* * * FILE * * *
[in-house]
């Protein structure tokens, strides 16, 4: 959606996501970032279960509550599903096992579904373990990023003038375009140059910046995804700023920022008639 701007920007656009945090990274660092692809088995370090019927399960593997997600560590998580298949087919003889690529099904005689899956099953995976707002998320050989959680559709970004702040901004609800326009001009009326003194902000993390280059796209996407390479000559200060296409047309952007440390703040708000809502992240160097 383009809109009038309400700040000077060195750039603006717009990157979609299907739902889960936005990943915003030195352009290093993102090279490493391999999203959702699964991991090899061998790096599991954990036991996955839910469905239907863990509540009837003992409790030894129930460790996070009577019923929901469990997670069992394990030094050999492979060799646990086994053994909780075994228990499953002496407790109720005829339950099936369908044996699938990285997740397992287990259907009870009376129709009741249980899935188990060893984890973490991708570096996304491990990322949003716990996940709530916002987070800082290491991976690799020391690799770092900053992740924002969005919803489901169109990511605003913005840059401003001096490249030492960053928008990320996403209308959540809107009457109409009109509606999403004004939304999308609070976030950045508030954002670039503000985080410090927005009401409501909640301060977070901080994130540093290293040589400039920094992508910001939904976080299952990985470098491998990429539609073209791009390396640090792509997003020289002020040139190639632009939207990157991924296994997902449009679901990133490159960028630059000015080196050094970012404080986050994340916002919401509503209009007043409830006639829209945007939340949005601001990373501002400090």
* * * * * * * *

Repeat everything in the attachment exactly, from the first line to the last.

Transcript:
[in-house]
């Protein structure tokens, strides 16, 4: 959606996501970032279960509550599903096992579904373990990023003038375009140059910046995804700023920022008639 701007920007656009945090990274660092692809088995370090019927399960593997997600560590998580298949087919003889690529099904005689899956099953995976707002998320050989959680559709970004702040901004609800326009001009009326003194902000993390280059796209996407390479000559200060296409047309952007440390703040708000809502992240160097 383009809109009038309400700040000077060195750039603006717009990157979609299907739902889960936005990943915003030195352009290093993102090279490493391999999203959702699964991991090899061998790096599991954990036991996955839910469905239907863990509540009837003992409790030894129930460790996070009577019923929901469990997670069992394990030094050999492979060799646990086994053994909780075994228990499953002496407790109720005829339950099936369908044996699938990285997740397992287990259907009870009376129709009741249980899935188990060893984890973490991708570096996304491990990322949003716990996940709530916002987070800082290491991976690799020391690799770092900053992740924002969005919803489901169109990511605003913005840059401003001096490249030492960053928008990320996403209308959540809107009457109409009109509606999403004004939304999308609070976030950045508030954002670039503000985080410090927005009401409501909640301060977070901080994130540093290293040589400039920094992508910001939904976080299952990985470098491998990429539609073209791009390396640090792509997003020289002020040139190639632009939207990157991924296994997902449009679901990133490159960028630059000015080196050094970012404080986050994340916002919401509503209009007043409830006639829209945007939340949005601001990373501002400090």